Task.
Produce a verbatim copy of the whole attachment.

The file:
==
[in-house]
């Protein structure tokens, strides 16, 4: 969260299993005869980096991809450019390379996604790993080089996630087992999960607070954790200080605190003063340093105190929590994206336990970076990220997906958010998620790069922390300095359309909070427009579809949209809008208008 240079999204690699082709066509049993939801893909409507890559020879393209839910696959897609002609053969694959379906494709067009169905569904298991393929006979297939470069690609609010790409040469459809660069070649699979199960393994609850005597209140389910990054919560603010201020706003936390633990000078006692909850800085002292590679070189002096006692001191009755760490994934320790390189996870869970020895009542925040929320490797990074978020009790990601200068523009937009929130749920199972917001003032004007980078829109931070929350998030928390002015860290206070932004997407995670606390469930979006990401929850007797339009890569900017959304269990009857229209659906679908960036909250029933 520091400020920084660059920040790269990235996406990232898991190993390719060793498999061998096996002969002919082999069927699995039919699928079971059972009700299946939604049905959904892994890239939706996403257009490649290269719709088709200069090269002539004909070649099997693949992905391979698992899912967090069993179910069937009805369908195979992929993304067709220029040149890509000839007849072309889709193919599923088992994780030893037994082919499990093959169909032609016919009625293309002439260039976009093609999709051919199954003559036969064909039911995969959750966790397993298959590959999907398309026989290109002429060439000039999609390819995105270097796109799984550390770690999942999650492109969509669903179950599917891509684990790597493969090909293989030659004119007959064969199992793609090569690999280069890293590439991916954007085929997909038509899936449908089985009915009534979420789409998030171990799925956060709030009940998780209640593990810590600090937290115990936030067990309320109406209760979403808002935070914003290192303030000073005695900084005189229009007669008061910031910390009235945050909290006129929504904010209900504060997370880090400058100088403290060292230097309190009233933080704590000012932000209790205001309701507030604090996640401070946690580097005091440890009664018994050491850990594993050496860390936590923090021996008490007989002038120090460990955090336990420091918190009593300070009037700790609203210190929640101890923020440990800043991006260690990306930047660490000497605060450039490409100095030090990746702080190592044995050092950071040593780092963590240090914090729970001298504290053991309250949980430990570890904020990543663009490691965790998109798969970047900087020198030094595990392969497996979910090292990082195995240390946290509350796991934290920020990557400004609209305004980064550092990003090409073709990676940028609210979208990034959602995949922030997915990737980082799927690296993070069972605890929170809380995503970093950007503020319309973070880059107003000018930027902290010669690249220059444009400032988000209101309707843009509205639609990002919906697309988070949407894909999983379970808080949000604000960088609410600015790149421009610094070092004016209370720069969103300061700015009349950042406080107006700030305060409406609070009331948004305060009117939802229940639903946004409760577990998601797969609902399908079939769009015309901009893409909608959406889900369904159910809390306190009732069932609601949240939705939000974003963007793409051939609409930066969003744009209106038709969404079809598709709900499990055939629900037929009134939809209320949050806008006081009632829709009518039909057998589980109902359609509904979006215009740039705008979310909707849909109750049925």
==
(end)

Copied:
[in-house]
């Protein structure tokens, strides 16, 4: 969260299993005869980096991809450019390379996604790993080089996630087992999960607070954790200080605190003063340093105190929590994206336990970076990220997906958010998620790069922390300095359309909070427009579809949209809008208008 240079999204690699082709066509049993939801893909409507890559020879393209839910696959897609002609053969694959379906494709067009169905569904298991393929006979297939470069690609609010790409040469459809660069070649699979199960393994609850005597209140389910990054919560603010201020706003936390633990000078006692909850800085002292590679070189002096006692001191009755760490994934320790390189996870869970020895009542925040929320490797990074978020009790990601200068523009937009929130749920199972917001003032004007980078829109931070929350998030928390002015860290206070932004997407995670606390469930979006990401929850007797339009890569900017959304269990009857229209659906679908960036909250029933 520091400020920084660059920040790269990235996406990232898991190993390719060793498999061998096996002969002919082999069927699995039919699928079971059972009700299946939604049905959904892994890239939706996403257009490649290269719709088709200069090269002539004909070649099997693949992905391979698992899912967090069993179910069937009805369908195979992929993304067709220029040149890509000839007849072309889709193919599923088992994780030893037994082919499990093959169909032609016919009625293309002439260039976009093609999709051919199954003559036969064909039911995969959750966790397993298959590959999907398309026989290109002429060439000039999609390819995105270097796109799984550390770690999942999650492109969509669903179950599917891509684990790597493969090909293989030659004119007959064969199992793609090569690999280069890293590439991916954007085929997909038509899936449908089985009915009534979420789409998030171990799925956060709030009940998780209640593990810590600090937290115990936030067990309320109406209760979403808002935070914003290192303030000073005695900084005189229009007669008061910031910390009235945050909290006129929504904010209900504060997370880090400058100088403290060292230097309190009233933080704590000012932000209790205001309701507030604090996640401070946690580097005091440890009664018994050491850990594993050496860390936590923090021996008490007989002038120090460990955090336990420091918190009593300070009037700790609203210190929640101890923020440990800043991006260690990306930047660490000497605060450039490409100095030090990746702080190592044995050092950071040593780092963590240090914090729970001298504290053991309250949980430990570890904020990543663009490691965790998109798969970047900087020198030094595990392969497996979910090292990082195995240390946290509350796991934290920020990557400004609209305004980064550092990003090409073709990676940028609210979208990034959602995949922030997915990737980082799927690296993070069972605890929170809380995503970093950007503020319309973070880059107003000018930027902290010669690249220059444009400032988000209101309707843009509205639609990002919906697309988070949407894909999983379970808080949000604000960088609410600015790149421009610094070092004016209370720069969103300061700015009349950042406080107006700030305060409406609070009331948004305060009117939802229940639903946004409760577990998601797969609902399908079939769009015309901009893409909608959406889900369904159910809390306190009732069932609601949240939705939000974003963007793409051939609409930066969003744009209106038709969404079809598709709900499990055939629900037929009134939809209320949050806008006081009632829709009518039909057998589980109902359609509904979006215009740039705008979310909707849909109750049925």